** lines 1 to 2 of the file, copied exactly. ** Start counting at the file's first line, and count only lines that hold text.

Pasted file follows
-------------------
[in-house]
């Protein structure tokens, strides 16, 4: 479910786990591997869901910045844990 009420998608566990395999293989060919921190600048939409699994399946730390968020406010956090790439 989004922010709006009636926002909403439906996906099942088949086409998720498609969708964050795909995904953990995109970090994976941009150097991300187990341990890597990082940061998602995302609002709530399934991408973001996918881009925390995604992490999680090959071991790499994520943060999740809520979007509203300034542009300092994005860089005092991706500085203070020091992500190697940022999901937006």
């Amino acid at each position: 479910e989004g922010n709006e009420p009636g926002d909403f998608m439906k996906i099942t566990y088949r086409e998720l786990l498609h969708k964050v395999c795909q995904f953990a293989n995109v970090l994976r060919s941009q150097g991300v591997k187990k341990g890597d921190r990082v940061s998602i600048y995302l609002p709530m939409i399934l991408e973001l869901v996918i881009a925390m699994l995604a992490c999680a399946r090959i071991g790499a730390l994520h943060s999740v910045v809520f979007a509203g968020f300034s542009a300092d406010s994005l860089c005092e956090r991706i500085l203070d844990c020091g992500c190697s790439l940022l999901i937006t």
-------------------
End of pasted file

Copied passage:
[in-house]
């Protein structure tokens, strides 16, 4: 479910786990591997869901910045844990 009420998608566990395999293989060919921190600048939409699994399946730390968020406010956090790439 989004922010709006009636926002909403439906996906099942088949086409998720498609969708964050795909995904953990995109970090994976941009150097991300187990341990890597990082940061998602995302609002709530399934991408973001996918881009925390995604992490999680090959071991790499994520943060999740809520979007509203300034542009300092994005860089005092991706500085203070020091992500190697940022999901937006």